Wood Stoves – Heating with Local Fuel

Fuel for the Wood StoveThere’s lots of buzz these days about ‘locavores’, and some people have begun to think about ‘food miles’.  But what about ‘heat miles’? Where does your heating fuel come from.  Our primary source of heat is natural gas, and while I have no idea where that is sourced from, I’d seriously doubt it comes from anywhere nearby.  But the fuel for our supplemental heat does.  About 2 years ago we got a Jotul wood stove that sits on our hearth. That little stove (the Nordic QT) really cranks out the heat. This year it will be burning local wood.

A friend recently offered up some seasoned oak from his property. (Thanks, Bill!) I thought, great – but I’d better get the wood I already have cut, split and stacked, before I go get more wood.  We don’t have very much storage around here for extra piles of wood.  The wood that was already piled in the driveway was from 2 places, both on our block.  Our next-door neighbor had ‘pruned’ his mature jacaranda tree last year and I salvaged as much as I could handle from that. We still had quite a bit piled up, seasoning. And then this year another neighbor across the street cut down a tree and offered some of the wood to us.

All that wood had been sitting there, waiting to be cut to size to fit in our little wood stove. The Jotul F-100 can accommodate wood up to 16 inches long, and I usually cut it a bit shorter than that.  I don’t want to remove a smoldering log that didn’t quite fit in, carry it across the living room and out the front door.  Better safe than sorry.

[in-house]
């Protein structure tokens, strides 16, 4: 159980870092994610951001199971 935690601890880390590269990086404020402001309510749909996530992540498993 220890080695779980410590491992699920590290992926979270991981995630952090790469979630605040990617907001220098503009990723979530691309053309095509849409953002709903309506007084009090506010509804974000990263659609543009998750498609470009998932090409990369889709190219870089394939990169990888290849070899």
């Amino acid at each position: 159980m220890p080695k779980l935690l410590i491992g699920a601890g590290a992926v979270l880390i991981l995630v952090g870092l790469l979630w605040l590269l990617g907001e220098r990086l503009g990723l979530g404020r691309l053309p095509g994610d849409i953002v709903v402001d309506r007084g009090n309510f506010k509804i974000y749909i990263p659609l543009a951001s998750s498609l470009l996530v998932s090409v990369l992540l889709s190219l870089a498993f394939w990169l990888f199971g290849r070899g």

Wood stove fuel stackedAlthough there’s something really appealing to me about the idea of splitting wood by swinging a big wedge, I’m pretty sure I would never do it often enough to get good at it. I’m more interested in chopping wood than my leg, so instead I use a smart splitter.  You can see it in this photo just to the left of the wood crib. It’s safe. I get my workout, and it gets the job done.  First, I use my alligator loppers to cut the wood to length, then I split it if it seems too big or too wet. I think it seasons faster and ignites better in smaller pieces.

Fuel for the Wood StoveIt’s deeply satisfying to walk past the wood pile now – so tidy and ready to go.  Of course, recently we’ve had a Santa Ana blowing through with temps in the 80’s.  The fires will have to wait. Crunchy Chicken recently kicked off the Freeze Yer Buns Challenge 2011, so I guess I’m not the only one getting ready for the colder months. What are your plans for staying warm this winter?

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Building an Urban Chicken Coop

Urban Chicken Coop

Earlier this year I posted some pictures of the coop build. I didn’t really include much information about the process. Now that life with chickens has settled out of its newness, it seemed time to go back and fill in the gaps, and bring in a little more detail on how I planned and built the coop. I added a permanent set of pages on the site. You can get to them from the links below or from the ‘Urban Coop’ menu.

I’ve filled in details in these areas:

  1. Research and Design
  2. Site Prep and Foundation
  3. Framing the Coop
  4. Roofing and Siding
  5. Doors, Windows and Ventilation
  6. Enclosing the Run
  7. Finishing Touches

If there are some areas that you think I’ve missed or skimped on, please let me know. I’m really interested in your comments and feedback.

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First Homestead Egg

First Homestead EggWhen we got our chickens back in the middle of May, they were about 2 weeks old. Much of what I’ve read said that they start to lay around 20 weeks.  Seems to be pretty close – I think they’re 21-22 weeks old now and we just got our first egg.